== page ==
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Wine & Spirits | MATTERS OF TASTE

It's not just about grapes

Lou Preston has a passion for bread, oil -- and his compost heap.

September 24, 2003|David Shaw | Times Staff Writer

He drives a 43-year-old car that runs on vegetable oil. He keeps a wheelbarrow full of gnarled, 4-foot-long zucchinis on his front porch, beneath a sign that says, "Eat or take to your taxidermist." He seems at least as interested in -- and proud of -- his bread, his olive oil and his compost heap as he is of his wine.

Clearly, Lou Preston is not your traditional vineyard owner. Indeed, in an industry that -- like most these days -- seems convinced that bigger is better, Preston is not your traditional businessman either. Two years ago, he downsized annual production at Preston of Dry Creek Winery and Vineyards from 25,000 cases of wine to 8,000.

"I had to spend too much time on the road, marketing all those wines," he says, "when my heart was always right here, with the wine itself and with my bread-baking.

"My wife and I, we always had our favorite blocks of grapes anyway, so we figured, why crush them all when we could work with only the best we have? We signed contracts to sell off about 60% to 65% of our grapes. Now we just make what we like and we make it in small quantities and I'm here to do the things that give me pleasure."

What seems to give Preston more pleasure than most anything else these days is baking a fabulously crusty peasant bread in a wood-fired brick oven. On the day I visited him in Dry Creek, about 20 minutes north of Healdsburg, in Sonoma County, he was doing just that.

At 61, as he stands in the bakery adjacent to the winery's tasting room -- with his funky spectacles, battered brown hat, scraggly gray beard and dusty, trusty Birkenstock clogs -- Preston is the very picture of the aging hippie that one would expect in a man so zealous about growing his own vegetables, making organic wines and safeguarding the environment.

"This bread stuff started as a hobby about 15 years ago," he says, kneading a loaf of sourdough. "But, as things usually do with me, it got out of control. I bake twice a week now, about 50 loaves each time. We sell them in the tasting room."

The tasting room also sells Preston's olive oil -- at $25 for a 500-milliliter bottle -- all pressed from the more than 1,000 trees that occupy five acres scattered around his 125-acre property. Vegetables from his garden are on sale in the tasting room, too -- not just zucchinis but tomatoes, eggplant, onions, peppers and garlic.

"The bread and the vegetables all reinforce the food-wine connection that I think this is all about," Preston says.

Not surprisingly, Preston's wines are exceptionally food-friendly, especially his signature white, a Sauvignon Blanc with strong stone fruit flavors and a crisp finish. Preston released about 1,750 cases of the 2002 Sauvignon Blanc at $18 a bottle. His best red wine -- a big, earthy Rhone varietal with no label, just "L. Preston Red" silk-screened onto each bottle -- is usually 50% to 60% Syrah, blended with Cinsault, Carignane and Mourvedre. The 2001 release -- about 650 cases -- sells for $24 a bottle.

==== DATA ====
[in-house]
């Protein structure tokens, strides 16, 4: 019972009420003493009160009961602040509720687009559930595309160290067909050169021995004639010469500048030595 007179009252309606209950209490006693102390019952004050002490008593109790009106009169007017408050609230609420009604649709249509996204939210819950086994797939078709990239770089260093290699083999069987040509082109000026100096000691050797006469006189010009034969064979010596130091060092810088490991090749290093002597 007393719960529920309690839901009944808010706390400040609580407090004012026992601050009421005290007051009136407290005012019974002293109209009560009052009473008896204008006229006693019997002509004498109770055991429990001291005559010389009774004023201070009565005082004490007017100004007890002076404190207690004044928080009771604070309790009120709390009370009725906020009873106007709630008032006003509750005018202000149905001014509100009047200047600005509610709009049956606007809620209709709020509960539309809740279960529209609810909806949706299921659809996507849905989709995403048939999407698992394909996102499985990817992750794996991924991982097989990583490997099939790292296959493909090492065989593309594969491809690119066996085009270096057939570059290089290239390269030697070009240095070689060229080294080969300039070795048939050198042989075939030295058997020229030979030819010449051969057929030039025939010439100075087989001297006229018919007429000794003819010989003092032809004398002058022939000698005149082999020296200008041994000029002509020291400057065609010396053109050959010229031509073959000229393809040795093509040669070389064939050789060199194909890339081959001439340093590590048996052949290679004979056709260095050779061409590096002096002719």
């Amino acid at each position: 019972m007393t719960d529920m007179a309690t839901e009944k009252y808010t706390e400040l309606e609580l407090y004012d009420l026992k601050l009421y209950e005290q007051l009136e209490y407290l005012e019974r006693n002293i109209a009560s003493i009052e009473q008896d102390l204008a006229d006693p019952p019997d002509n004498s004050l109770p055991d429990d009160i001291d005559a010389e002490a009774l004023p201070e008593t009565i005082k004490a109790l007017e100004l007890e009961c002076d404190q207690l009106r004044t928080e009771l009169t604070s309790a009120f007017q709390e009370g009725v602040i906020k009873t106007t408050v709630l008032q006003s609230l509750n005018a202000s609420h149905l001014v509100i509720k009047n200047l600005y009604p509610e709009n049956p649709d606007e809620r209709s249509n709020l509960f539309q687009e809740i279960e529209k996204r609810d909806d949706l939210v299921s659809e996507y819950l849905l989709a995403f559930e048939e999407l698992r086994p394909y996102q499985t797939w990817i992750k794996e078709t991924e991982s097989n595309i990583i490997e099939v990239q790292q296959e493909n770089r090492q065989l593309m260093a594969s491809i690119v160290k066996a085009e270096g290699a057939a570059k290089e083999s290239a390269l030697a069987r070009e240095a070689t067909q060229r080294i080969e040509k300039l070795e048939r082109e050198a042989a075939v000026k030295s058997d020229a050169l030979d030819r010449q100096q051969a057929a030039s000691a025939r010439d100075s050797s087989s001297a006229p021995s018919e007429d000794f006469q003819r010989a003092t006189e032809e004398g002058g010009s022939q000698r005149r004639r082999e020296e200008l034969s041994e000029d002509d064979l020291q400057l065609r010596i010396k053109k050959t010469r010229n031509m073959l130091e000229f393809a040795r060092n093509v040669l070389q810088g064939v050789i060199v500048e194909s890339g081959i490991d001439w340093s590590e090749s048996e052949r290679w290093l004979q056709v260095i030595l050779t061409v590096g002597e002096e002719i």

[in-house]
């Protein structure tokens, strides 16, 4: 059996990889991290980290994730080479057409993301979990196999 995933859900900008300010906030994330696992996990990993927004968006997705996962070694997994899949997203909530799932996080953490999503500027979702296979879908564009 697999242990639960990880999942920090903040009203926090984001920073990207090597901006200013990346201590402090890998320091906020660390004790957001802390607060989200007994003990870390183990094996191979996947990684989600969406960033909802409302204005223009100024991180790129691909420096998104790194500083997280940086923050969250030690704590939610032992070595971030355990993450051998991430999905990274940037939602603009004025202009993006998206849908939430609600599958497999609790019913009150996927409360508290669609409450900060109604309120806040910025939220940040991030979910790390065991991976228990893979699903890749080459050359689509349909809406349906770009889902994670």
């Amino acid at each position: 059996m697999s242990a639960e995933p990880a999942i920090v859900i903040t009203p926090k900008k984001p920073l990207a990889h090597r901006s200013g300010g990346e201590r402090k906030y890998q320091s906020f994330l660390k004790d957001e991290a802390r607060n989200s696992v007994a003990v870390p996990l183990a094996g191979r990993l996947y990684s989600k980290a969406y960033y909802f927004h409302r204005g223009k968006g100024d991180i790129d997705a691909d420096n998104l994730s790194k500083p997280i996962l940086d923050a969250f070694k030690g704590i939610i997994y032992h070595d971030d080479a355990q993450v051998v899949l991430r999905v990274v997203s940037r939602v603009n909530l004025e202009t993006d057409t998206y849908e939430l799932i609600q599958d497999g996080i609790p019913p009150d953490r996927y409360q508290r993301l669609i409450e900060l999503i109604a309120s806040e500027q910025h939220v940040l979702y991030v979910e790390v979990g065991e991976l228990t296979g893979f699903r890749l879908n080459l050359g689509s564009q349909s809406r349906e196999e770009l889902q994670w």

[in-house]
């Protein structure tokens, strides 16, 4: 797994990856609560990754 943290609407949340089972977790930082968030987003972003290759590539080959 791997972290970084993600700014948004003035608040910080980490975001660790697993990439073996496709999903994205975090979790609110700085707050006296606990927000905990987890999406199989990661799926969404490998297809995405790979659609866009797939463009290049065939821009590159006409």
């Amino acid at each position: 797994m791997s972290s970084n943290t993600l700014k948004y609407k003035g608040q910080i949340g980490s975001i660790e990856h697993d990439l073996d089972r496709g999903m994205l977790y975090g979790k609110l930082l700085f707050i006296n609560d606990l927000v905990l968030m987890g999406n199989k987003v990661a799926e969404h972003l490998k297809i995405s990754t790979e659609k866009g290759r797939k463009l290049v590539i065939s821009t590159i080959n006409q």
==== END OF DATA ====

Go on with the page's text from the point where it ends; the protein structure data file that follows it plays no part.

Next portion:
Preston also produces a straight Syrah, a Zinfandel, a Viognier and a Barbera -- each priced in the $18 to $25 range, with quantities in the 600- to 1,000-case range.

"We started the winery with Cabernet because that's what everyone was doing in the '70s," Preston says, "but we don't drink Cab and we don't drink Chardonnay, and we gravitated toward planting the wines that do best here, in this warm climate and gravelly soil."

Before Preston and his wife, Susan, bought their first land -- the Hartsock Ranch, 40 acres of prunes and pears in upper Dry Creek Valley -- he was an accountant in San Francisco.

"One year I was asked to handle the BV [Beaulieu Vineyard] audit," he says. "By the time I was done, I realized I really liked this grape and wine stuff. My family had a farm near Healdsburg, so I quit my job and spent a year at UC Davis. I figured I could learn how to grow grapes and do it on my family's ranch. But they sold the ranch about the time I finished at Davis, and we had to buy our own land."

The Prestons continued to buy land and to convert it to vineyards. In the late 1980s -- after seeing olive trees in the vineyards of Tuscany while vacationing in Italy -- they began adding hundreds of olive trees to those already on their property.

"We have a strong Italian connection here," Preston says in a typical bit of understatement.

Susan's heritage is Italian, and the Dry Creek farmers and winemakers who helped the Prestons learn the business were men like Americo Rafanelli, Reno Buchignani, Fred Bartolozzi and Jim Guadagni.

Guadagni, a functional illiterate who became such a leader in local wine circles that he was unofficially known as "mayor of Dry Creek," was a special mentor and inspiration to the Prestons before his death.

Two years ago, they initiated "Guadagni Jug Sunday," and virtually every Sunday since, they've sold winery visitors a Guadagni Jug Wine -- $25 for a three-liter bottle -- that's 50% Zinfandel, blended with other Preston reds.

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